Malone’s WIB landed at Gallipoli in the late afternoon and evening of 25 April 1915. His military movements over the next three months were as follows:

  • Until 5 May he and his men were on Walker’s Ridge, where Malone worked hard to organise the lines and make them safer.
  • From 6 to 19 May he and his men sailed south to Cape Helles and took part in a bloody advance as part of the second battle of Krithia.
  • On 1 June he was given responsibility for Courtney’s Post, a precarious position on the front line, which he worked hard to strengthen and make more secure. On 9 June he was transferred to the most precarious position on the front line, Quinn’s Post. The Turkish trenches were in places only about 15 feet away and men were constantly exposed to fire. Through huge work, digging, sand-bagging and the ‘cultivation of domestic virtues’, he turned Quinn’s Post into a safe area where the Anzacs had clear dominance. He was so exhausted during this period that his diary entries dried up.

In early August he and his men began preparing for the advance on Chunuk Bair.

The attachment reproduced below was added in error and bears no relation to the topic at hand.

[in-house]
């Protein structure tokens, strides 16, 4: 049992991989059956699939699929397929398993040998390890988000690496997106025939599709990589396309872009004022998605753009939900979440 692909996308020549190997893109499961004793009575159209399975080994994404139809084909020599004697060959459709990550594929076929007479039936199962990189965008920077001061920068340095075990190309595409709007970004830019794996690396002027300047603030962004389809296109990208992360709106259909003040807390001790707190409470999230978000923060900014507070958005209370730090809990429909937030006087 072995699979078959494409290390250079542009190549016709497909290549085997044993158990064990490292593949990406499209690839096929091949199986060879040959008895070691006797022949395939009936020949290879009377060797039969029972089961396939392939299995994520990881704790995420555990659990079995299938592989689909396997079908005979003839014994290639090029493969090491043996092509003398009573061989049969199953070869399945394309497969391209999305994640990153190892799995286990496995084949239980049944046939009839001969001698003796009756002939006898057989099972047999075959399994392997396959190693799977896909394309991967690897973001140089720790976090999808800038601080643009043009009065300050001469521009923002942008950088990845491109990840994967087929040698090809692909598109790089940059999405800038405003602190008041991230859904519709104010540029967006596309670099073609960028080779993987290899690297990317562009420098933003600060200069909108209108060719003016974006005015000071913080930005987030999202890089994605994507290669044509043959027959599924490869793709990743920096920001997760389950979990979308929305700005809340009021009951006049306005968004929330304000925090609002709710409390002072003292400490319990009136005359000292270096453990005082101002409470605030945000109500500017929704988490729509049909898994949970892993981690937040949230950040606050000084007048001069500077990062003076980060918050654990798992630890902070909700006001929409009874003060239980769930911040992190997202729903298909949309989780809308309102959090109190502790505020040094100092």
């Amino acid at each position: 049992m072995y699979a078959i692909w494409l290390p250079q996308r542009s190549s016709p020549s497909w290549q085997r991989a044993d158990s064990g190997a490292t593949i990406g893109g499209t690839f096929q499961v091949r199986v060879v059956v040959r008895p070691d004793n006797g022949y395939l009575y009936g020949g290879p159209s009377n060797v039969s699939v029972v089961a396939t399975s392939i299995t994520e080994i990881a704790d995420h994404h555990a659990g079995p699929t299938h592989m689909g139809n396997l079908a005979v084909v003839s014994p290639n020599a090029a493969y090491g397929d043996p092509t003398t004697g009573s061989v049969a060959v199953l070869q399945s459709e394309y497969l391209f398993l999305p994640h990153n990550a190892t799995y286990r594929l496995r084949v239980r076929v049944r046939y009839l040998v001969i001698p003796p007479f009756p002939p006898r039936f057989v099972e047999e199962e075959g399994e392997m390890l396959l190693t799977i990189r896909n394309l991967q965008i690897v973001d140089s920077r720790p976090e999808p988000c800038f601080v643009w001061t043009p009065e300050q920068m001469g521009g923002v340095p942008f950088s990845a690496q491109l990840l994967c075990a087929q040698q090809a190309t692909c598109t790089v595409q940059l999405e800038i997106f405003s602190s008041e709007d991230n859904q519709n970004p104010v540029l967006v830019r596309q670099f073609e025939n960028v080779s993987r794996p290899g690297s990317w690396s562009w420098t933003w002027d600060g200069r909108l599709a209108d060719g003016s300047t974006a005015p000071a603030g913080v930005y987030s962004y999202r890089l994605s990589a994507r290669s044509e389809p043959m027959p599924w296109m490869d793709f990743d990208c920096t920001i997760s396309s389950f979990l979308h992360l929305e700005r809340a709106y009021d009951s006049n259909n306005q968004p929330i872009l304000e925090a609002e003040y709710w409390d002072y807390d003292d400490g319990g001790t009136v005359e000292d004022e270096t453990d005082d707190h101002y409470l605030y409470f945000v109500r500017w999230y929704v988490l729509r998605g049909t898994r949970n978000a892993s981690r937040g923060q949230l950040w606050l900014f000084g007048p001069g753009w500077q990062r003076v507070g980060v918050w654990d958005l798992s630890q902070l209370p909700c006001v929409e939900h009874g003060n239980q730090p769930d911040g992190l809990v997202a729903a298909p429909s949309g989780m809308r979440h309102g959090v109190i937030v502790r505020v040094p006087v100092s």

On 14 May Malone had laid out in his diary the option of an advance north to attack Hill 971 and Chunuk Bair. It was not until early August that this was accepted. By then the battalion was tired and Malone was not confident:

We are pleased to be moving but the men are run down and the reinforcement men are in a big majority so I am not too sanguine about what we can do.

On 5 August, before moving to Happy Valley to assemble, Malone wrote three letters to his wife, which suggested he knew death was coming.  

In the early morning of 7 August Malone and the WIB reached the Apex, from which Rhododendron Ridge led up to Chunuk Bair. The Auckland Battalion was ordered to advance up the ridge. Totally exposed to Turkish fire, they were decimated. Malone was ordered to advance but is said to have refused: ‘I am not going to ask my men to commit suicide’. He was later criticised for delaying at this point.  But it would have been a disastrous loss of life.